Cloud Colocation: The Next Generation in Data Center Hosting?

Posted on May 24th, 2012


Cloud ColocationMany observers of the data center industry describe colocation as a threat of the cloud. The argument in white papers and public discussions is often guided by the general thought of cloud vs. colocation. In contrast to this dominant view, one can argue that it is much more insightful to look at colocation as an enabler of the cloud rather than an opponent. In fact, colocation might offer the ideal environment that can deliver dedicated infrastructure for the cloud to expand.


Nowadays, data center hosts witness an all time high demand for cost-efficient data center services with enough capacity and power to handle massive amounts of data. Consequently, trends of increasing virtualization to solve this issue of storage space not only emerge but are projected to soon conquer the market. With this rapidly growing demand for data space, handling one’s company’s private cloud possesses a challenge to CIOs. To adopt a realistic view, very few companies can possibly benefit from hosting their own cloud unless they are large corporations.

Colocation might be the solution to this struggle. In sophisticated, dedicated data centers colocation buyers can benefit from professional IT architecture to host their hardware. “Colocation suits companies that need to expand their physical hardware volume without losing their current level of administrative security. It involves a management company running the company’s software securely from anywhere in the world.”*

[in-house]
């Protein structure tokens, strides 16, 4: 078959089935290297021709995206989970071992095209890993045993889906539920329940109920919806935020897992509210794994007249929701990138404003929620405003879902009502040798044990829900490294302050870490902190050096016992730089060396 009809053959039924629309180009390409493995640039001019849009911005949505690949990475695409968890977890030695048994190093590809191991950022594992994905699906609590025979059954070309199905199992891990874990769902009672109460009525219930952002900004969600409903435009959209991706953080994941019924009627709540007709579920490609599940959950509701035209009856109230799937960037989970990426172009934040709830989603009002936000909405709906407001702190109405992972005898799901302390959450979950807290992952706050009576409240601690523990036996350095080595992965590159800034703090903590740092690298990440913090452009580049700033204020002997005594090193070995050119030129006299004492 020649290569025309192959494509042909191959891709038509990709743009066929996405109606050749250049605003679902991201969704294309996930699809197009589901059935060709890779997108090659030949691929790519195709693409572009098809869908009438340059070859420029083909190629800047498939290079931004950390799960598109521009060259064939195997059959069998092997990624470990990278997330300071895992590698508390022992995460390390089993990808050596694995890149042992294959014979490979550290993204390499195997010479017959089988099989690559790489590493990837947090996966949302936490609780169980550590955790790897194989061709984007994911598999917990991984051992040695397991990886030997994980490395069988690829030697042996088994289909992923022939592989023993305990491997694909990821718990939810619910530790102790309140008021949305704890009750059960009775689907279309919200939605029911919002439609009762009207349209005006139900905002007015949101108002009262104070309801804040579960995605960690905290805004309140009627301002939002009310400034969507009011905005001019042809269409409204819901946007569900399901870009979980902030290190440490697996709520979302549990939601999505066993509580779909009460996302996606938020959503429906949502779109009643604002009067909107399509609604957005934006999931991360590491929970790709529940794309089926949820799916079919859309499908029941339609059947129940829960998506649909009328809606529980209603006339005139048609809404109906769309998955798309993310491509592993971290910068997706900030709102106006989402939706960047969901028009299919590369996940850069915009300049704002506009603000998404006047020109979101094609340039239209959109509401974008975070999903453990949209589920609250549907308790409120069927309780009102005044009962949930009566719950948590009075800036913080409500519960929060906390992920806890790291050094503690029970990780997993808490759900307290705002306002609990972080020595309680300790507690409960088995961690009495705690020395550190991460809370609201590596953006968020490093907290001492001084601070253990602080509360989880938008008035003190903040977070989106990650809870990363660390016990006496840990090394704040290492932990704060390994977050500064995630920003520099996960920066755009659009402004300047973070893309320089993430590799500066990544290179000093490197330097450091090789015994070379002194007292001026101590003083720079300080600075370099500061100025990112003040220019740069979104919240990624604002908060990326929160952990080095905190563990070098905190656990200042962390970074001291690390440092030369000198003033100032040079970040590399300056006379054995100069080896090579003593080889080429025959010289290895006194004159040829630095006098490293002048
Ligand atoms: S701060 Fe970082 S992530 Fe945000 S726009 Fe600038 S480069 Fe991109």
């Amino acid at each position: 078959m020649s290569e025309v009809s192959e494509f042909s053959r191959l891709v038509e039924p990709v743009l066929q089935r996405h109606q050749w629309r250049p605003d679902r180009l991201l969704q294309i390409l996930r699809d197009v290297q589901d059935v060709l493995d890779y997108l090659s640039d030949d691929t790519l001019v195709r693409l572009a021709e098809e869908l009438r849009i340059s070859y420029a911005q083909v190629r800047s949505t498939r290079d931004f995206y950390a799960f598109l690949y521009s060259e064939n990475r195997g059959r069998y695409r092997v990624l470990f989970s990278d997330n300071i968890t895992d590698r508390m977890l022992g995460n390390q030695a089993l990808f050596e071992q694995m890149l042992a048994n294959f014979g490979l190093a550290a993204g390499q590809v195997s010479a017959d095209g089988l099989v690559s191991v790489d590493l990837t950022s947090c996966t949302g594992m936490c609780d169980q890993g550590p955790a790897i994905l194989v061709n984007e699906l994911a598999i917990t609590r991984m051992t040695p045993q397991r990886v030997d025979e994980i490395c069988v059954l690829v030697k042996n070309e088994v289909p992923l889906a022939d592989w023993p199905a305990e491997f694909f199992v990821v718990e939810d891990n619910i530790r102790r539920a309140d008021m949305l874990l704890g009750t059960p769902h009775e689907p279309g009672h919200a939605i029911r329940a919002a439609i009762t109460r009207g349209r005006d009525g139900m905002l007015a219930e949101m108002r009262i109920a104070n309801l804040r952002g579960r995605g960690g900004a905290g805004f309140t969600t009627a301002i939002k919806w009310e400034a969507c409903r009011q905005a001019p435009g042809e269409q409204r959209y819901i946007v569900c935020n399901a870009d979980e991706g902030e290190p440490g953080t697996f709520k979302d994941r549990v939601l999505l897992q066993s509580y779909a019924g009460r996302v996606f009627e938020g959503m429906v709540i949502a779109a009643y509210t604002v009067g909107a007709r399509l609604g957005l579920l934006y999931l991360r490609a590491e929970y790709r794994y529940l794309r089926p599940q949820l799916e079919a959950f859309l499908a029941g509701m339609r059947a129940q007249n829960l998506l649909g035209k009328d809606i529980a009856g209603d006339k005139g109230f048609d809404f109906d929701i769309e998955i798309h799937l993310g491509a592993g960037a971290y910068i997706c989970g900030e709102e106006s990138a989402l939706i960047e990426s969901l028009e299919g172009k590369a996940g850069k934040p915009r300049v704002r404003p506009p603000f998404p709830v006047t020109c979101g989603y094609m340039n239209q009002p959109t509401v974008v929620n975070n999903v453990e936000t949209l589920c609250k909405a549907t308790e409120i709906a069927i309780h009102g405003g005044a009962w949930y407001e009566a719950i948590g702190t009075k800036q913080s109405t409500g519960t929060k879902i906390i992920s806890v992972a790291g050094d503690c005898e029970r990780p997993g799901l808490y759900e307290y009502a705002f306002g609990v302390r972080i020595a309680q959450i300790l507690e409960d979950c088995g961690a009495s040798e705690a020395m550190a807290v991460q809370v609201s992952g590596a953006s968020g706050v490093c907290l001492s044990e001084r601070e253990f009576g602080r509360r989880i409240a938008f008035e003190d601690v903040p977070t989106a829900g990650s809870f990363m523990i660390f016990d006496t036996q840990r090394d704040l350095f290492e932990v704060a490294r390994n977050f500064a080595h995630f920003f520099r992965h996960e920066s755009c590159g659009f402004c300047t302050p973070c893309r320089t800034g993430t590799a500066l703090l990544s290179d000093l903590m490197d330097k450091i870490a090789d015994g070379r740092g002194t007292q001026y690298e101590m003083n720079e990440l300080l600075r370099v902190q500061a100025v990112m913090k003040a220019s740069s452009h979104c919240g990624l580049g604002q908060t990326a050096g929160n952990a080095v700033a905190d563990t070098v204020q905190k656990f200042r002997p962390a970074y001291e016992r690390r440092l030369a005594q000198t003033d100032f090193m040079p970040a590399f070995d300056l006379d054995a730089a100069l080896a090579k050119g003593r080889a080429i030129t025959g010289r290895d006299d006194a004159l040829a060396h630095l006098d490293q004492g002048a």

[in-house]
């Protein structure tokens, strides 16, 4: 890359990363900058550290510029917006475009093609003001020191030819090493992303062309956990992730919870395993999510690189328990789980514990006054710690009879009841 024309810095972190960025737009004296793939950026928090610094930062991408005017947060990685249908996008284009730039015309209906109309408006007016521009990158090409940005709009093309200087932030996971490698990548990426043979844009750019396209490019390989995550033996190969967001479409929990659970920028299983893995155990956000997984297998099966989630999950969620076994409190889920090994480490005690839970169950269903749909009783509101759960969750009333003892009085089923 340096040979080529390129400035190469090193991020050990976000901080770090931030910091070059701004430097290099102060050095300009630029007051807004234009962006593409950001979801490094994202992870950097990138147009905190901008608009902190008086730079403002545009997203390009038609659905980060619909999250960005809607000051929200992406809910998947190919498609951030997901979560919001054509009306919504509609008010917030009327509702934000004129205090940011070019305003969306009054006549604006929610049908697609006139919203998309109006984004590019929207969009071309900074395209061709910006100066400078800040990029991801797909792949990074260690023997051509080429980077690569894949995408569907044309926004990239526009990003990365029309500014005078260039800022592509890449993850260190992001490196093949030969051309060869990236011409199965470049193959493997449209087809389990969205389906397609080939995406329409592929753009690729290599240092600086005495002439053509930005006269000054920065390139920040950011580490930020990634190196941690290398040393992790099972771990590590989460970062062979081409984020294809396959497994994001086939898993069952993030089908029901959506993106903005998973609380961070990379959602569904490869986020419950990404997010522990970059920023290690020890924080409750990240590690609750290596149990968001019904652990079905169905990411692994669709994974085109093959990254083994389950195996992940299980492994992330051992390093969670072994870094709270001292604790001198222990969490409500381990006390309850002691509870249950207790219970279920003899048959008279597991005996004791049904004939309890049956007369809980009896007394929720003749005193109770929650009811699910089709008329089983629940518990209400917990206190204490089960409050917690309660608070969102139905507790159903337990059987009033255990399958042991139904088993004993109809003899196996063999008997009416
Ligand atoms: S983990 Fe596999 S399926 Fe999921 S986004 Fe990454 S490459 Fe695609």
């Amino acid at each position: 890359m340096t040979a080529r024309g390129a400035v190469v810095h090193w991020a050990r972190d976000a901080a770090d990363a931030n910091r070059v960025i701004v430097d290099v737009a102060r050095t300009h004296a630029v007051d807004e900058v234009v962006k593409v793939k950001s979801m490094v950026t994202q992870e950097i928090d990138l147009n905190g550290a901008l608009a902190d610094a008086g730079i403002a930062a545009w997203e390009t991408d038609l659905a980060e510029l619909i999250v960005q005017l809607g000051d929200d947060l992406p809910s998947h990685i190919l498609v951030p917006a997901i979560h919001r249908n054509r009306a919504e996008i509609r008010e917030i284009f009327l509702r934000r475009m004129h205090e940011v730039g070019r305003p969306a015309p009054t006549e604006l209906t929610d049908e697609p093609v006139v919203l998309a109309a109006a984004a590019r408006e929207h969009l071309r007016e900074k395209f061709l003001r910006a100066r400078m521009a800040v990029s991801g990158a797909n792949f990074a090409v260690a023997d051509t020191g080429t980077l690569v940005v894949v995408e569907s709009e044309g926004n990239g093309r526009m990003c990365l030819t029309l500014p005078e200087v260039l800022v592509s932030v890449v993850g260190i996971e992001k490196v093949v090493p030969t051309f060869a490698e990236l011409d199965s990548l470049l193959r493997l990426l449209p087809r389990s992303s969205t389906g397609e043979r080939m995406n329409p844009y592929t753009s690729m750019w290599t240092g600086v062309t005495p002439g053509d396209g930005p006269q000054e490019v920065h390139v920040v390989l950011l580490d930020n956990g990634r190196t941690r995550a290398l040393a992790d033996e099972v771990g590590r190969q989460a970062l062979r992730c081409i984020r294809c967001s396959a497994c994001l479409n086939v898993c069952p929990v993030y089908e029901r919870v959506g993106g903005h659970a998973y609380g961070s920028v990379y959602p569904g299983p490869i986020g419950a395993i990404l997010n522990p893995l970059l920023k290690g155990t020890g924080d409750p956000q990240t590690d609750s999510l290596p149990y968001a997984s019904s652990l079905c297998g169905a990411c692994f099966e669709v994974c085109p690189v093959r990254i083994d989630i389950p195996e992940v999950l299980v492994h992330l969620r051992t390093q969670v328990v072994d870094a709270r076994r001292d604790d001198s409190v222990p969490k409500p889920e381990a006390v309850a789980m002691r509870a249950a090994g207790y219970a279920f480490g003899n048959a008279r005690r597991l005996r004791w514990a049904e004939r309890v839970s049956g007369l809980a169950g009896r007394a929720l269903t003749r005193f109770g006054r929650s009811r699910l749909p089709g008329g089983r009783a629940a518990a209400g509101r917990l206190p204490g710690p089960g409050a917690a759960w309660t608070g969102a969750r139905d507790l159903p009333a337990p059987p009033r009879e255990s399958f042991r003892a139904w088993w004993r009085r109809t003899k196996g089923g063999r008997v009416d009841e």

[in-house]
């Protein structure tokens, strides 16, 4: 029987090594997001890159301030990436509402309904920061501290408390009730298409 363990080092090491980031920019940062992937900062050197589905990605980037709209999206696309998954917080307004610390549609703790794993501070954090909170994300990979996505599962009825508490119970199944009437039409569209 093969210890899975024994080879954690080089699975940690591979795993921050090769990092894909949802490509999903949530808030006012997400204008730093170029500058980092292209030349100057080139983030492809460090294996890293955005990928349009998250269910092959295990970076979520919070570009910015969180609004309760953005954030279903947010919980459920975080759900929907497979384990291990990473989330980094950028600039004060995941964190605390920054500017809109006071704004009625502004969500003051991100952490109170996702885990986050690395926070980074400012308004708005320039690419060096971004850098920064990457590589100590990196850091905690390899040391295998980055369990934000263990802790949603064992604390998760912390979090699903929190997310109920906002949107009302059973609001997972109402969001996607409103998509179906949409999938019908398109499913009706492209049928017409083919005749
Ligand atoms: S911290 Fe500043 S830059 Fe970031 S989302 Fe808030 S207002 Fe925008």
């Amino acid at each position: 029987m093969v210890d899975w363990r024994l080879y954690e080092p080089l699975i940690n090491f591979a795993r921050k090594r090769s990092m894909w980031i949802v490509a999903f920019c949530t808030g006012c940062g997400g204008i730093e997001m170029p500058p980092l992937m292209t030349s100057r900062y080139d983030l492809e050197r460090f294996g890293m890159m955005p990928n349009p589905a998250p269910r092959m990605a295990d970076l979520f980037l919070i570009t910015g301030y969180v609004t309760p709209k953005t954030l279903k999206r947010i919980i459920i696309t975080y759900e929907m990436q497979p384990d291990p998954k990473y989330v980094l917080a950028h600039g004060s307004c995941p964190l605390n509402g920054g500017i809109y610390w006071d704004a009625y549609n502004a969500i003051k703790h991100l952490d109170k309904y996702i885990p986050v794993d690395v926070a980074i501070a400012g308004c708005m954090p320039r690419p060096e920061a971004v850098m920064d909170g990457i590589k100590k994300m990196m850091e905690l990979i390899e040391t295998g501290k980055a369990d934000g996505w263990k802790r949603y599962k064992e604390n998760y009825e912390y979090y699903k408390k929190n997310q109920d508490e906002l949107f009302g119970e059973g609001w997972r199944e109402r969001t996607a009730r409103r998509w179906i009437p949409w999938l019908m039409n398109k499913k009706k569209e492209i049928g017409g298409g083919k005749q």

Due to it’s early origins in the telecommunications sector, colocation technology “allows multiple customers to access network, server and storage gear, and connects them to a variety of telecommunications and network service providers”**. A trusted, professional partner can provide precious digital capacity that runs on shared energy in a multi-tenant environment. Hybrid computing enhanced colocation offers immense scalability in case of rapid growth. On the other hand, if a business does not grow as fast as anticipated, there is no loss due to unnecessary pre-investments on data centre equipment.


Looking at security as one major factor, for instance, professional data centers are specifically built to protect the hardware they host with help of bullet-proof security installations. As already outlined in The Colocation Question In Canada: External Provider vs. In-House, the advantages of buying over building are manifold. The extensive argument, however, is that colocation might be the ideal sky for the cloud. According to a study by Infinity Research Limited, “many vendors are now providing cloud-based infrastructure services along with colocation services.”***


Conclusively, buyers and vendors are advised to no longer regard the cloud and colocation as entirely separate or even competitive services. When it comes to the decision between hiring a professional colocation provider or the do-it-yourself in-house model, considerations of cloud computing should play an important role, too next to other (dis)advantages. In times when cloud computing is the buzzword of an entire industry, it is advisable to settle for a colocation provider that also offers hybrid computing services and is able to integrate both in the most cost-efficient way.




*Cloud computing versus colocation: What’s the right fit? by Caroline Hunter retrieved from


**Colocation: The Logical Home for the Cloud by CyrusOne


*** Global Data Center Colocation Services Market 2010-2014 by Infiniti Research Limited retrieved from